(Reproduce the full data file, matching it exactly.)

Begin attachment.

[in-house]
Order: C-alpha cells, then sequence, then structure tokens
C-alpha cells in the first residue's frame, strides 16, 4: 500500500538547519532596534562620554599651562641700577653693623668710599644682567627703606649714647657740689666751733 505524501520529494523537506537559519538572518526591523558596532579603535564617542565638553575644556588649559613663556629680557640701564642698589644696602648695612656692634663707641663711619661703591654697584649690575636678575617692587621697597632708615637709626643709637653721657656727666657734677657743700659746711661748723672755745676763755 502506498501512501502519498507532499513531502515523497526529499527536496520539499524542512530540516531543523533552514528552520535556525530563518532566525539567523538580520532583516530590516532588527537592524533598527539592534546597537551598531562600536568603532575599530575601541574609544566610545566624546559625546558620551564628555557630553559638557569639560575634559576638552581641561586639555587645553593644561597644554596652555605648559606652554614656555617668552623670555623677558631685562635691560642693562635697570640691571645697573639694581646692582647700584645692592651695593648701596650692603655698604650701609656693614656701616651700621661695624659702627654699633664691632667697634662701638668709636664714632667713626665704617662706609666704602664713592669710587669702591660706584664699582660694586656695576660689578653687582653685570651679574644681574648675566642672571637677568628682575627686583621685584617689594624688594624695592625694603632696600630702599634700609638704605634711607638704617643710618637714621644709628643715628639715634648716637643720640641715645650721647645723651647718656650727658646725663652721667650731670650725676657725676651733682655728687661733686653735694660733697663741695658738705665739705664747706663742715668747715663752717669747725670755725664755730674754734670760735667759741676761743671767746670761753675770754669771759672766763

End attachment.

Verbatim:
[in-house]
Order: C-alpha cells, then sequence, then structure tokens
C-alpha cells in the first residue's frame, strides 16, 4: 500500500538547519532596534562620554599651562641700577653693623668710599644682567627703606649714647657740689666751733 505524501520529494523537506537559519538572518526591523558596532579603535564617542565638553575644556588649559613663556629680557640701564642698589644696602648695612656692634663707641663711619661703591654697584649690575636678575617692587621697597632708615637709626643709637653721657656727666657734677657743700659746711661748723672755745676763755 502506498501512501502519498507532499513531502515523497526529499527536496520539499524542512530540516531543523533552514528552520535556525530563518532566525539567523538580520532583516530590516532588527537592524533598527539592534546597537551598531562600536568603532575599530575601541574609544566610545566624546559625546558620551564628555557630553559638557569639560575634559576638552581641561586639555587645553593644561597644554596652555605648559606652554614656555617668552623670555623677558631685562635691560642693562635697570640691571645697573639694581646692582647700584645692592651695593648701596650692603655698604650701609656693614656701616651700621661695624659702627654699633664691632667697634662701638668709636664714632667713626665704617662706609666704602664713592669710587669702591660706584664699582660694586656695576660689578653687582653685570651679574644681574648675566642672571637677568628682575627686583621685584617689594624688594624695592625694603632696600630702599634700609638704605634711607638704617643710618637714621644709628643715628639715634648716637643720640641715645650721647645723651647718656650727658646725663652721667650731670650725676657725676651733682655728687661733686653735694660733697663741695658738705665739705664747706663742715668747715663752717669747725670755725664755730674754734670760735667759741676761743671767746670761753675770754669771759672766763